Jacaranda trees bloom ostentatiously in springtime, where they attract sightseers and photographers.[46]

Early spring is rapidly transitional. Cool conditions from late winter may continue in September with the maximum temperature dipping as low as 18 °C (64 °F) at the coldest, but due to the drastic transition, temperatures above 30 °C (86 °F) can also be expected in that month. By November, summery conditions begin, with temperatures normally ranging between 24 °C (75 °F) and as high as 30 °C (86 °F), albeit with relatively low humidity.[47]

Because the subtropical ridge lies to the north of Sydney this time of the year, it will bring westerly winds from the interior that produce mostly sunny conditions,[25][21] at times warm, with the temperatures averaging between 21 °C (70 °F) and 25 °C (77 °F) with relatively low dewpoints, hovering between 4 °C (39 °F) and 12 °C (54 °F). Some days may be windy due to the dry westerlies and nights may be relatively cool, where temperatures plummet down to around 7 °C (45 °F) in some suburbs. Hot air from the interior that soar temperatures to over 35 °C (95 °F) can be expected, especially in the months of October and November. These conditions are rare in September, but not unheard of.[41]

Extreme, changeable and inconsistent temperatures are much more prevalent in spring than other seasons. In some occasions, hot dry days are cooled down by a southerly buster, which eventually lower the temperatures from 40 °C (104 °F) to as low as 19 °C (66 °F).[48] Such extremes usually happen in mid-late spring. Other seasons seldom see such fluctuations in a day's span. Furthermore, the diurnal range is higher in this season than it is in autumn.[9]

The lowest maximum temperature in spring was 9.5 °C (49.1 °F), recorded on 8 September 1869.[9] 9am relative humidity is the lowest in the year during spring, ranging from 58% to 68%, with early spring receiving lower figures.[32]


Streets with tree canopy, which are usually found in the inner-west and northern Sydney, tend to have lower air temperatures (Summer Hill).[49]
Streets without tree cover, usually found in recent suburbs in the west, would experience hotter temperatures due to heat radiation (Plumpton).[50]

The region of Sydney is subject to phenomena typical of a microclimate, namely in late spring and summer, where the western suburbs would be hotter than the Sydney CBD by 6–10 °C (11–18 °F)[51] due to urban sprawl exacerbating the urban heat island effect and less exposure to mitigating sea breezes which cool down Sydney's eastern edge and would fail to move 9 km (5.6 mi) inland. The dramatic temperature difference between coastal and inland areas is caused by a combination of desert-warmed air from central Australia reaching the west, and as well as density of housing, lack of vegetation or open spaces, and the Blue Mountains which help trap the hot air.[52][53]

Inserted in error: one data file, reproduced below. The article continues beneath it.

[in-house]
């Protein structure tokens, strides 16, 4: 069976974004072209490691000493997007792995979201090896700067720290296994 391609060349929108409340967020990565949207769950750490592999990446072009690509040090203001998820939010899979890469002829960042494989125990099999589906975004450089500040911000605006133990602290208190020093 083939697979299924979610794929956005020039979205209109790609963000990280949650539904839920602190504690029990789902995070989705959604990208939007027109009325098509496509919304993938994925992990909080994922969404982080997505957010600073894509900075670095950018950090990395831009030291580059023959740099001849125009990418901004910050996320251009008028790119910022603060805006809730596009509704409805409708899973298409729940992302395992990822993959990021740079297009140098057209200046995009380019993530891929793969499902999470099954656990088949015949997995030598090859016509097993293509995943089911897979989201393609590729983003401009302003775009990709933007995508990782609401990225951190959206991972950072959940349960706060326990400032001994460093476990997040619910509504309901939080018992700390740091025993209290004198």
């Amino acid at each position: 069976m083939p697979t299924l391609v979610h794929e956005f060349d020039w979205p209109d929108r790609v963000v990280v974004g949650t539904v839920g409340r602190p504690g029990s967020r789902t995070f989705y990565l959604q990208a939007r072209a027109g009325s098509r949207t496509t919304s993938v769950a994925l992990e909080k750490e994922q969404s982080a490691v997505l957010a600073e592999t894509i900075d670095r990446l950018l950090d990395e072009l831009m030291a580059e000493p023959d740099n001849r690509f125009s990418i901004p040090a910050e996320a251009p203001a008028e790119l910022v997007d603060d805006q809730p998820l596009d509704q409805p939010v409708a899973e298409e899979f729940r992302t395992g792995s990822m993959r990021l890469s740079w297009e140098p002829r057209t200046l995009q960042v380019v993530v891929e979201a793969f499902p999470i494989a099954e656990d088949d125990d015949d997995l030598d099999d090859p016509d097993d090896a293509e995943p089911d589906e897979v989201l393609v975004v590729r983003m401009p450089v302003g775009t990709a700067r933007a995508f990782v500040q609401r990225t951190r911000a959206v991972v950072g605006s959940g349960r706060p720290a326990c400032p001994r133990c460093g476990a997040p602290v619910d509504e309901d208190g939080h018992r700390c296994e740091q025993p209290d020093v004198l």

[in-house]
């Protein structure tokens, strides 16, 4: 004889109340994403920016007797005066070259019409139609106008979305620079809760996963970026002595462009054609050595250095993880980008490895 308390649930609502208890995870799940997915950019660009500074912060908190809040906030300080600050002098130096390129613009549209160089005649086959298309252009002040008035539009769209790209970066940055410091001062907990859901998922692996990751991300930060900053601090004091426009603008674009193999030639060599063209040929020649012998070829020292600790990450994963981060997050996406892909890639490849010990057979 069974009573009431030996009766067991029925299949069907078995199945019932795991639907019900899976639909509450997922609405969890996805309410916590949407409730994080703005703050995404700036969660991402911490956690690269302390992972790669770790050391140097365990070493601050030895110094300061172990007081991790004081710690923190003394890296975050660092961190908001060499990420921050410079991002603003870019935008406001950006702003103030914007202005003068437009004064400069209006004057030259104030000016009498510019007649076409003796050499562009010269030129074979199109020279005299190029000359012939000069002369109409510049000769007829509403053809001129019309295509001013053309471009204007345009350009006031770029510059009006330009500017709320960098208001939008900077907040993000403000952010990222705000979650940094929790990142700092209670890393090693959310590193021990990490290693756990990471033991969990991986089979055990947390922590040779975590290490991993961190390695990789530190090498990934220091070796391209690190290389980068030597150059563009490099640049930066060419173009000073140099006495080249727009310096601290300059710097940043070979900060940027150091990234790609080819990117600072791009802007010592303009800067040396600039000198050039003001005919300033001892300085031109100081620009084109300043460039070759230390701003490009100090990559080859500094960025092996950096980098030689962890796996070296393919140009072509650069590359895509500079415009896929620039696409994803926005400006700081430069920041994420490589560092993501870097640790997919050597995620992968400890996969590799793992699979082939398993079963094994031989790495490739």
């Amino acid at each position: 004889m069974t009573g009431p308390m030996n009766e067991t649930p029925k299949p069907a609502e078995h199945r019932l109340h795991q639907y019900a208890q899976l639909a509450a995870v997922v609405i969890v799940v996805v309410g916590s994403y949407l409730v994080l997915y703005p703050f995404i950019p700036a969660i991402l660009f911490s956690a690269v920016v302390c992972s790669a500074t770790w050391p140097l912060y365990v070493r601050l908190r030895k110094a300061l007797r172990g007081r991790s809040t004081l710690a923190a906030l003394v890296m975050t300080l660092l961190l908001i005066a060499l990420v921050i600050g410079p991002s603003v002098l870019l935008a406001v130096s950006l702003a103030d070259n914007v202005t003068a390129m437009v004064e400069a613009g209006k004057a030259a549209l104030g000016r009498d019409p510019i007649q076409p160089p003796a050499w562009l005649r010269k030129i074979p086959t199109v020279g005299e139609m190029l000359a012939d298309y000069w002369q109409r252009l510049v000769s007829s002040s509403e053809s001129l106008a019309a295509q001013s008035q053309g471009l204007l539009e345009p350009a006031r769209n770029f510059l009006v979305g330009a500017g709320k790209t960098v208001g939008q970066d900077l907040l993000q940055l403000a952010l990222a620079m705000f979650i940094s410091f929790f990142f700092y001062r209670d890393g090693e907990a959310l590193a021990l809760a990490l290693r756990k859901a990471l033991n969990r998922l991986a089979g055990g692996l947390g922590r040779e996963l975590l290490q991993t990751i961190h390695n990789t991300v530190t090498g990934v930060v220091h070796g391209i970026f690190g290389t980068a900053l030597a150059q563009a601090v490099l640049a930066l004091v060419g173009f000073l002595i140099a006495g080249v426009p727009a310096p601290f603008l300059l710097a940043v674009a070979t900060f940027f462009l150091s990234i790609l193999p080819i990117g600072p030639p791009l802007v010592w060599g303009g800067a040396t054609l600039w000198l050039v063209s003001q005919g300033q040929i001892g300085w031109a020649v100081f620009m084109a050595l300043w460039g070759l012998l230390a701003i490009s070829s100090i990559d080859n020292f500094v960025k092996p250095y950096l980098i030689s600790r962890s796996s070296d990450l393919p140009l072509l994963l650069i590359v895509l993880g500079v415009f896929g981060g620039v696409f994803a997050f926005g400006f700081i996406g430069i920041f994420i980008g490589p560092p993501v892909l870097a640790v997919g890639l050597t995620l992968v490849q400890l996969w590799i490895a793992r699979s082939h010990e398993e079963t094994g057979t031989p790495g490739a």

When it's 25 °C (77 °F) at Bondi for instance, the temperature will be around 30 °C (86 °F) just west of the Sydney Harbour Bridge, around 35 °C (95 °F) near Parramatta and as much as 40 °C (104 °F) 40 km (25 mi) inland. Such extreme temperature differences in the Sydney metropolitan area usually occur in late spring when the western Pacific Ocean is still quite cool and the inland air is warm.[54] Furthermore, within the CBD, heat maps show the area around Central Station (in Haymarket) is 0.5–1.0 °C (1–2 °F) warmer than Circular Quay and surrounds, making it the hottest place in the CBD.[55]

According to ecologist, Dr Sebastian Pfautsch from the University of Freiburg, in Sydney's hot days there could be discrepancies of up to 22 more days above 40 °C (104 °F) recorded in urban space compared to a weather station from the Bureau of Meteorology.[56] Because 48.9 °C (120.0 °F) was recorded in Penrith (on 4 January 2020), it won't be unusual to have a 50 °C (122 °F) reading somewhere nearby, especially if it lacked green space and retained heat to intensify heatwave temperatures.[52] Moreover, a heat logger registered a temperature of 52.0 °C (125.6 °F) at Berkshire Park, making it the hottest temperature ever recorded in the Sydney basin, albeit being an unofficial one.[57][58]

Urban heat island[edit]

Waterbodies and open spaces provide cooling benefits in urban areas (Parramatta River, Parramatta).[53]

A study by the University of Western Australia and RMIT indicated that the western suburbs have a much stronger urban heat island effect than those east of the CBD and that hotter temperatures in the west are human contributed due to solar radiation absorbing materials in black asphalt and dark roofs, anthropogenic heat from cars and less natural environments, thereby creating a "heat dome" that blocks the cooler air from the sea. Greening Australia stated that January mean maximum temperatures in the west have risen at a pace of 0.65°C per decade, over twice as much as eastern Sydney’s 0.28°C per decade.[59] The OEH warned that further development could cause more exceedingly hot days in the west by 2030.[53] Annually, coastal Sydney sees five heat-related deaths per 100,000 people while the western suburbs see 14 per 100,000.[55]